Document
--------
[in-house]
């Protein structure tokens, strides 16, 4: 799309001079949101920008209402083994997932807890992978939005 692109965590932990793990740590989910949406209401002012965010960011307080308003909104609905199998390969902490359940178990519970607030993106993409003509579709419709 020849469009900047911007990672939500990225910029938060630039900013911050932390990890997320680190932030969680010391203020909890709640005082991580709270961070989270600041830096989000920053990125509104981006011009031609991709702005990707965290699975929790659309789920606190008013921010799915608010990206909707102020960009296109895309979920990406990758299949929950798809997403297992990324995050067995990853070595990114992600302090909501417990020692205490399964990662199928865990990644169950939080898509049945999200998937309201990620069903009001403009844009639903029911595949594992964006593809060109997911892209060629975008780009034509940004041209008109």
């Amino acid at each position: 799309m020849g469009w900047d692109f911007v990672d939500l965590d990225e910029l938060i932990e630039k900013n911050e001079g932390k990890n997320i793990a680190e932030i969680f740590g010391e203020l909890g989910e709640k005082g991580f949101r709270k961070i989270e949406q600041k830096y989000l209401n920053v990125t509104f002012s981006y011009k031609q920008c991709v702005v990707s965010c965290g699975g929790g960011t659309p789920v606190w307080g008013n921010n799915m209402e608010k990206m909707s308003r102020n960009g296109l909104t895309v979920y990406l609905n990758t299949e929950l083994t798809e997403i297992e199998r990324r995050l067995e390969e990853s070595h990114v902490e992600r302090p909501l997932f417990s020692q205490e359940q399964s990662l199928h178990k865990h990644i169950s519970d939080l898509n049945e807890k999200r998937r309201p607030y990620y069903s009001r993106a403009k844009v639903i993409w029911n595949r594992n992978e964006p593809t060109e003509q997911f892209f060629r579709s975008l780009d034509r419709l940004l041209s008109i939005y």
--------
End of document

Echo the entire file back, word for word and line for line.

[in-house]
């Protein structure tokens, strides 16, 4: 799309001079949101920008209402083994997932807890992978939005 692109965590932990793990740590989910949406209401002012965010960011307080308003909104609905199998390969902490359940178990519970607030993106993409003509579709419709 020849469009900047911007990672939500990225910029938060630039900013911050932390990890997320680190932030969680010391203020909890709640005082991580709270961070989270600041830096989000920053990125509104981006011009031609991709702005990707965290699975929790659309789920606190008013921010799915608010990206909707102020960009296109895309979920990406990758299949929950798809997403297992990324995050067995990853070595990114992600302090909501417990020692205490399964990662199928865990990644169950939080898509049945999200998937309201990620069903009001403009844009639903029911595949594992964006593809060109997911892209060629975008780009034509940004041209008109």
């Amino acid at each position: 799309m020849g469009w900047d692109f911007v990672d939500l965590d990225e910029l938060i932990e630039k900013n911050e001079g932390k990890n997320i793990a680190e932030i969680f740590g010391e203020l909890g989910e709640k005082g991580f949101r709270k961070i989270e949406q600041k830096y989000l209401n920053v990125t509104f002012s981006y011009k031609q920008c991709v702005v990707s965010c965290g699975g929790g960011t659309p789920v606190w307080g008013n921010n799915m209402e608010k990206m909707s308003r102020n960009g296109l909104t895309v979920y990406l609905n990758t299949e929950l083994t798809e997403i297992e199998r990324r995050l067995e390969e990853s070595h990114v902490e992600r302090p909501l997932f417990s020692q205490e359940q399964s990662l199928h178990k865990h990644i169950s519970d939080l898509n049945e807890k999200r998937r309201p607030y990620y069903s009001r993106a403009k844009v639903i993409w029911n595949r594992n992978e964006p593809t060109e003509q997911f892209f060629r579709s975008l780009d034509r419709l940004l041209s008109i939005y």